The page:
Clackamas County lost 951 jobs to offshoring since 2017
Trade-related job loss has hit Clackamas County particularly hard according to new analysis of United States Department of Labor data published this week by the Trade Justice Education Fund, a Washington, D.C.-based research and labor advocacy nonprofit.
Analysts from the Trade Justice Education Fund recently compiled and reviewed data from the federal Trade Adjustment Assistance (TAA) program, the mechanism through which unemployment benefits are provided to a subset of workers that the U.S. Department of Labor certifies them as having lost their jobs to direct offshoring or displacement by imports.
According to their review, Oregon is the state most affected by trade-related job loss with an increase of 114% between 2017-2020 totaling 11,396 jobs. In a single year, between 2018-2019, Oregon experienced a 147% increase in trade-related job losses.
"The numbers don't lie. Things aren't getting better, and we have to stop pretending there isn't a better way to handle trade to benefit workers and communities," said Hillary Haden, executive director of the Washington Fair Trade Coalition. "Oregon is hemorrhaging more and more jobs to offshoring week after week, with devastating effects on the state's working families, our communities and our economy."
According to the report, all corners of Oregon have been affected by trade-related jobs loss, but Clackamas County specifically has seen some of the highest numbers over the past three years. In total, 951 jobs have left Clackamas County since 2017 due to offshoring.
These jobs were located in communities such as Clackamas, Lake Oswego, Milwaukie, West Linn and Wilsonville.
"The Trade Adjustment Assistance program is fantastic, but there's no substitute for a stable, consistent job," said Jon Irvine, state workforce liaison for Oregon AFL-CIO. "When Oregon's jobs are shipped overseas, there's less money for people to spend at local businesses, less tax revenue for our schools and other public services, and there's also a very real downward pressure on the wages and benefits of the jobs that are left."
According to a release from the Trade Justice Education Fund, the federal Tax Cuts and Jobs Act of 2017 is incentivizing offshoring of Oregon manufacturing jobs because it created significantly lower tax rates for firms that move production outside the U.S.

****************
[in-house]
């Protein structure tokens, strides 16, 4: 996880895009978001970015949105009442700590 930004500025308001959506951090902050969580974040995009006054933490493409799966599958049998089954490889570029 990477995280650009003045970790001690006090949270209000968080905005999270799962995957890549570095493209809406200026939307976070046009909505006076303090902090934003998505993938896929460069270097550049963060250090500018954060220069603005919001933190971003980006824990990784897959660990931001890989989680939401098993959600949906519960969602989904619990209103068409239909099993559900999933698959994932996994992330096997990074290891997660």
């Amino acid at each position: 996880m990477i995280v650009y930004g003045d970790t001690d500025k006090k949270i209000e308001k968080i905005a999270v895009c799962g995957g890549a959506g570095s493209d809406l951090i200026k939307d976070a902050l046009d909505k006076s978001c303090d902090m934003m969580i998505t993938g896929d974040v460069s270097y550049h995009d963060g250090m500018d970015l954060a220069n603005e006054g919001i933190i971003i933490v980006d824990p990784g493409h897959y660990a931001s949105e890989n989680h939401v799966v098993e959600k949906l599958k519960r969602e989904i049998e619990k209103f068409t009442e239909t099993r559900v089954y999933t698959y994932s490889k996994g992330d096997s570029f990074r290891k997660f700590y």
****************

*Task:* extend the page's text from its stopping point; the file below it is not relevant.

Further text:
"If a U.S. company paid a 21% corporate tax rate on profits from goods made in Oregon, their income earned offshore would be taxed at only 10.5% rate," Haden said. "That's a major incentive for corporations to move production to other countries."
Haden said that the Phase 1 U.S.-China Trade Deal signed in January also made it safer — through protecting intellectual property and stopping technology transfer — for large corporations to move jobs out of the country.
"The government needs to stop adopting these pro-offshoring measures and it needs to get serious about putting the interests of working families at the center of our trade negotiations," Haden said. "We should protect existing jobs in Oregon, build new markets for Oregon goods and services, and lift wages at home and abroad with trade policies that mandate strong and internationally recognized labor and environmental standards and have enforcement mechanisms."
951 total jobs lost in Clackamas County since 2017:
• ADP, LLC, Clackamas, April 18, 2017 — 37 jobs
•Vesta Corporation, Lake Oswego, July 8, 2019 — 90 jobs
• Autodesk, Inc., Lake Oswego, June 30, 2017 — 59 jobs
• CMG Mortgage DBA CMG Financial, Lake Oswego, Dec. 19, 2018 — 46 jobs
• Thomson Reuters (Tax & Accounting) Inc., Lake Oswego, Dec. 21, 2018 — 118 jobs
• Steelhead Manufacturing, Lake Oswego, April 2, 2019 — 56 jobs
• OECO, LLC, Milwaukie, May 18, 2017— 79 jobs
• West Linn Paper Company, West Linn, Oct. 23, 2017 —277 jobs
• Streamline International, Wilsonville, March 24, 2017— 100 jobs
• Microsoft Corporation, Wilsonville, Aug. 2, 2017 — 142 jobs
• TE Connectivity, Wilsonville, Nov. 21, 2019 — 17 jobs
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